The Effect of Intraperitoneal Administration of Oleuropein on Pentylenetetrazole Induced Epilepsy in Mail Rat

  • Parvin Sadat Hosseini Department of Psychology, Izeh Branch, Islamic Azad University, Izeh, Iran
  • Maryam Rafieirad Department of Biology, Izeh Branch, Islamic Azad University, Izeh, Iran
  • Somayeh Esmaeili Department of Psychology, Izeh Branch, Islamic Azad University, Izeh, Iran
Keywords: Oleuropein, seizure, PTZ


Background & Objective: Epilepsy is one of the most common neurological disorders in humans, which appears as sudden, episodic, repetitive, and unpredictable seizures, and these patients suffer from memory impairment. Medicinal herbs have long been used to treat epilepsy. In this study, the impact of effective oleuropein on the time of arising of attacks and the rate of attack’s incidence of tonic, clonic, tonic-clonic, and total seizure longevity in male rats was investigated.

Materials & Methods: Forty rats were randomly divided into four groups of 10. The negative control group (the recipient of normal saline), the positive control group (the recipient of diazepam 1 mg/kg), and the two treatment groups (the recipient of doses of 10 and 20 mg/kg of oleuropein). After 30 min of oleuropein administration, saline, or diazepam, pentylenetetrazole was injected intraperitoneally into rats’ bodies at a dose of 85 mg/kg, and 30 min after injection, seizure parameters were evaluated. Data were analyzed by one-way ANOVA and Tukey’s statistical tests.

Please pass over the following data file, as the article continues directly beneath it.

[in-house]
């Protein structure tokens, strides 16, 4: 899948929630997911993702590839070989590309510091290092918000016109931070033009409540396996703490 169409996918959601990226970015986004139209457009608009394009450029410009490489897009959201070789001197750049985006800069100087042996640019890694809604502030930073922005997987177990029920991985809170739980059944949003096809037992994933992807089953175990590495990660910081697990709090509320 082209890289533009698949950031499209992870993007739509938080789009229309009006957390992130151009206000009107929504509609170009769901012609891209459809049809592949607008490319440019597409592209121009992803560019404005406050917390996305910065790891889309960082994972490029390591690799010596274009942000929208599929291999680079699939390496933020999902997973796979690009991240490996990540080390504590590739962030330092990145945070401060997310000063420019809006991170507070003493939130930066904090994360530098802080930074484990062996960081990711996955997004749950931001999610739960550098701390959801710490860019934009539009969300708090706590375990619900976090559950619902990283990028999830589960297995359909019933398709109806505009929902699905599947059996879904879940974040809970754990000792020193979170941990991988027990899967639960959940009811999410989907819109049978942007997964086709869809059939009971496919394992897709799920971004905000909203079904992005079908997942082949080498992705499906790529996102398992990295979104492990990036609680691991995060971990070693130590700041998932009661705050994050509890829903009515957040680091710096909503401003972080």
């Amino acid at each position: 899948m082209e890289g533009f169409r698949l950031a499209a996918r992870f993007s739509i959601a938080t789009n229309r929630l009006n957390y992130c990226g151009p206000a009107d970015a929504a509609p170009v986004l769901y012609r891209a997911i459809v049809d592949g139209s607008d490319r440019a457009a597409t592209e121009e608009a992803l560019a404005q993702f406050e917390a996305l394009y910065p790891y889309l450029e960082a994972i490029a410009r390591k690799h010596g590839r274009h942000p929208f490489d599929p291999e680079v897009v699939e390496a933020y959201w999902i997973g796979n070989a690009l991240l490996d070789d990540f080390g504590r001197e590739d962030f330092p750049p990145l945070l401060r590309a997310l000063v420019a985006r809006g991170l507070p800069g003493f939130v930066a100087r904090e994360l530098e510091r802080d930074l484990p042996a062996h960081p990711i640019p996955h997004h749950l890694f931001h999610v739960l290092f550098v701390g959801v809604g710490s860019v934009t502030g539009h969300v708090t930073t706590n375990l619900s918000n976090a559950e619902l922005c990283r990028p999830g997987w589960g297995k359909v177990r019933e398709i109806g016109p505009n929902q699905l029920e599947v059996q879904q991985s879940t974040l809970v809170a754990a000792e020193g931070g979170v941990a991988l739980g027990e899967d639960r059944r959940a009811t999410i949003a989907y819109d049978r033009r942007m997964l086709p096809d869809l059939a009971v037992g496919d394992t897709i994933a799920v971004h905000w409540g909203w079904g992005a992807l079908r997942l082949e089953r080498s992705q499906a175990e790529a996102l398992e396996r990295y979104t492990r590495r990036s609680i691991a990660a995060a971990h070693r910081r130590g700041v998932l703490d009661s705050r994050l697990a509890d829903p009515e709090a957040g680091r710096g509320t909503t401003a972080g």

Results: Injection of the oleuropein significantly increased the threshold of seizures in the form of initial delay at the arising of seizure in the positive control group and treatment groups (P< 0.001). Furthermore, it reduces the time of seizures in different phases (P< 0.001). In addition, a dose of 10 mg/kg oleuropein has the highest effect on total seizure longevity.

Conclusion: This study showed that oleuropein has an appropriate anti-seizure effect and future studies appear to be necessary for further understanding of the mechanism.